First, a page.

The church gate lantern in Bucklebury Village, made at the Foundry

When we first met the Bucklebury History Group, I naïvely asked ‘So, how exactly is Bucklebury laid out?’  My question was met with knowing smiles.  We had a look at a huge map of the parish, and immediately saw part of the problem, which Danielle also described in her earlier post, The Bucklebury Experience.  Bucklebury Village itself, situated on the banks of the River Pang, is actually quite small.  Upper Bucklebury, where many of the more modern houses are situated, is up to two miles away down narrow country lanes, in the middle of the Common.  A further hamlet, Chapel Row, sits to the eastern edge of the Lower Common.  A smaller hamlet, The Slade, sits on the western edge of the Upper Common.  And then, dotted in between, are other clusters of houses, each with distinct names and identities, but all considered to be a part of ‘Bucklebury’.  These include Turner’s Green, where Lailey’s workshop was situated, Byles Green, Miles’s Green, Workhouse Green, and the grandly named hamlet of ‘Scotland’.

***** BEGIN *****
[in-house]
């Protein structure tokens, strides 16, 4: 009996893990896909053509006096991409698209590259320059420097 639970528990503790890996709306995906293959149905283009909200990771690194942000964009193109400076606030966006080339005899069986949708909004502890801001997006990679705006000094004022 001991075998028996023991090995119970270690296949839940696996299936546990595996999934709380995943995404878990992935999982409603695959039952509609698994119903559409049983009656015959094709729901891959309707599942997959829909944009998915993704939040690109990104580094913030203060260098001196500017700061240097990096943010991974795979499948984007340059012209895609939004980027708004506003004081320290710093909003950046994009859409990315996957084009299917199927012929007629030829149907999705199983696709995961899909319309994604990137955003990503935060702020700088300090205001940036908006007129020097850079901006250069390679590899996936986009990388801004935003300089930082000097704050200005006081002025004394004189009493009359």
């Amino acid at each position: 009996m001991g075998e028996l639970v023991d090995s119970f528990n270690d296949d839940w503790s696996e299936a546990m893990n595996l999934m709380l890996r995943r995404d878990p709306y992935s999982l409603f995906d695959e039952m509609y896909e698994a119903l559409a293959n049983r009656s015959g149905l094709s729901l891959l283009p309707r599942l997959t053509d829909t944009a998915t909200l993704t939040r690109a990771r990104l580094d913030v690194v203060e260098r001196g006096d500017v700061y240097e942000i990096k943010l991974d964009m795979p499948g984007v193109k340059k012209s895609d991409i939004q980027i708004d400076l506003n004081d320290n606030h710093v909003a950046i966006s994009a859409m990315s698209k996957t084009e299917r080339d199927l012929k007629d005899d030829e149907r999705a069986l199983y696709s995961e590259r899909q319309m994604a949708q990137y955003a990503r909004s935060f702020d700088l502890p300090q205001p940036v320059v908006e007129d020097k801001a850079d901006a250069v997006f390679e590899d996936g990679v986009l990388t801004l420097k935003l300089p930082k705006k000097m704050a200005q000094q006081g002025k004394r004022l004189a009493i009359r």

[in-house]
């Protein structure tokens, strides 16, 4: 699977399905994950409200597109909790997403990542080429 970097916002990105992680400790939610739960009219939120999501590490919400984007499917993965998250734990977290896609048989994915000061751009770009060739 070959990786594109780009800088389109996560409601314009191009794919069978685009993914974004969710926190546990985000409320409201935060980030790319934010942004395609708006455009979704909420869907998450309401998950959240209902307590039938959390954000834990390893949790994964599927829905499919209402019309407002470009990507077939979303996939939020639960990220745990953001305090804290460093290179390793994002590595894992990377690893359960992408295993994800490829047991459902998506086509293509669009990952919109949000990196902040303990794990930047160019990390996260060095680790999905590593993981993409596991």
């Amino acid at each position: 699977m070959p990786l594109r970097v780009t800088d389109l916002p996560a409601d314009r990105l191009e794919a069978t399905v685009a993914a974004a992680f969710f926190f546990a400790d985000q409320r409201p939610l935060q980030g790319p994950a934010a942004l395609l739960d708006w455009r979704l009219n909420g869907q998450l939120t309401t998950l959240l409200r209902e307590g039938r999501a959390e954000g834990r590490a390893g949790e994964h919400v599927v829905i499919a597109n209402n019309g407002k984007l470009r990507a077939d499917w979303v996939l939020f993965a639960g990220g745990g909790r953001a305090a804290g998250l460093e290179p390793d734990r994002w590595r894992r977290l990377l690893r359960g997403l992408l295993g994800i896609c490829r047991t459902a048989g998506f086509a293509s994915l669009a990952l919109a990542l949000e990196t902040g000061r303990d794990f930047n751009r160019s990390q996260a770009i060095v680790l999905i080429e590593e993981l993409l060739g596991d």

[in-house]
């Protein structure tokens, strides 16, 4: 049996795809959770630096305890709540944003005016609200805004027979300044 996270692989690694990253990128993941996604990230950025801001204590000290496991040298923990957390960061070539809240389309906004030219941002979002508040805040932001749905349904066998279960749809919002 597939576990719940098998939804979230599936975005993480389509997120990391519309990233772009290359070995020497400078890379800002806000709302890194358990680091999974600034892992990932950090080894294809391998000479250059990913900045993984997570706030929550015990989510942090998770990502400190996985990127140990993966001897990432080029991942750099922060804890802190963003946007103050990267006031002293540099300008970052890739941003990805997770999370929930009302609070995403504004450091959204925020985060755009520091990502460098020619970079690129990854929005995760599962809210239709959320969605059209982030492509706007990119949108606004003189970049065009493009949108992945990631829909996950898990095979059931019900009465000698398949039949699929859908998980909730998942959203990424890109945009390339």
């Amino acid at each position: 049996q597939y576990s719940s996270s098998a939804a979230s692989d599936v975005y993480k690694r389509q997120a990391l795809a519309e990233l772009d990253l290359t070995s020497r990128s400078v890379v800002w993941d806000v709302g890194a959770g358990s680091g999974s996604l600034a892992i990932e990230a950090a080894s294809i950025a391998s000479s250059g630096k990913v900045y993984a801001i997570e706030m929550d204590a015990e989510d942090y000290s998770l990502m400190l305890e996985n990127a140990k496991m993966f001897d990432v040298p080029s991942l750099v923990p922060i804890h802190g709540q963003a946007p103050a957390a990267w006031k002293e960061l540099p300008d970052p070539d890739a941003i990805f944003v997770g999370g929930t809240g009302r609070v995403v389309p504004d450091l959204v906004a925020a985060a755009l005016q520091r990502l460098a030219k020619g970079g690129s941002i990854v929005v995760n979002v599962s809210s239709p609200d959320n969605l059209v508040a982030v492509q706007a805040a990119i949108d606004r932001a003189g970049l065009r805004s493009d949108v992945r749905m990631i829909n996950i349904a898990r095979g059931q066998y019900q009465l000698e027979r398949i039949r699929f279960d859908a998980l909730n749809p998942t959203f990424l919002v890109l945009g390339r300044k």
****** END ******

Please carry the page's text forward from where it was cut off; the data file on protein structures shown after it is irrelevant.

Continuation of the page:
Knowing this, it seemed insufficient to give ‘Bucklebury’ just one listing in the hierarchy.  Besides, the given latitude and longitude on the Getty Thesaurus was situated in a somewhat obscure spot in a field in the parish, which hardly seemed to reflect the complexity of the village’s geography.  Our tour of Bucklebury was incredibly useful.  Physically walking and driving around and between the places in Bucklebury gave us a far better understanding of the place than simply looking at a map.  Obviously this approach is impossible on a larger scale, but for the purposes of our work with the Bucklebury History Group and Historypin, it was invaluable.  The hierarchy we have come up with will hopefully enable the collections to be pinned to the map with as much accuracy as possible, reflecting the level of information we have about places in Bucklebury. 

One of two ancient fish ponds on the Lower Common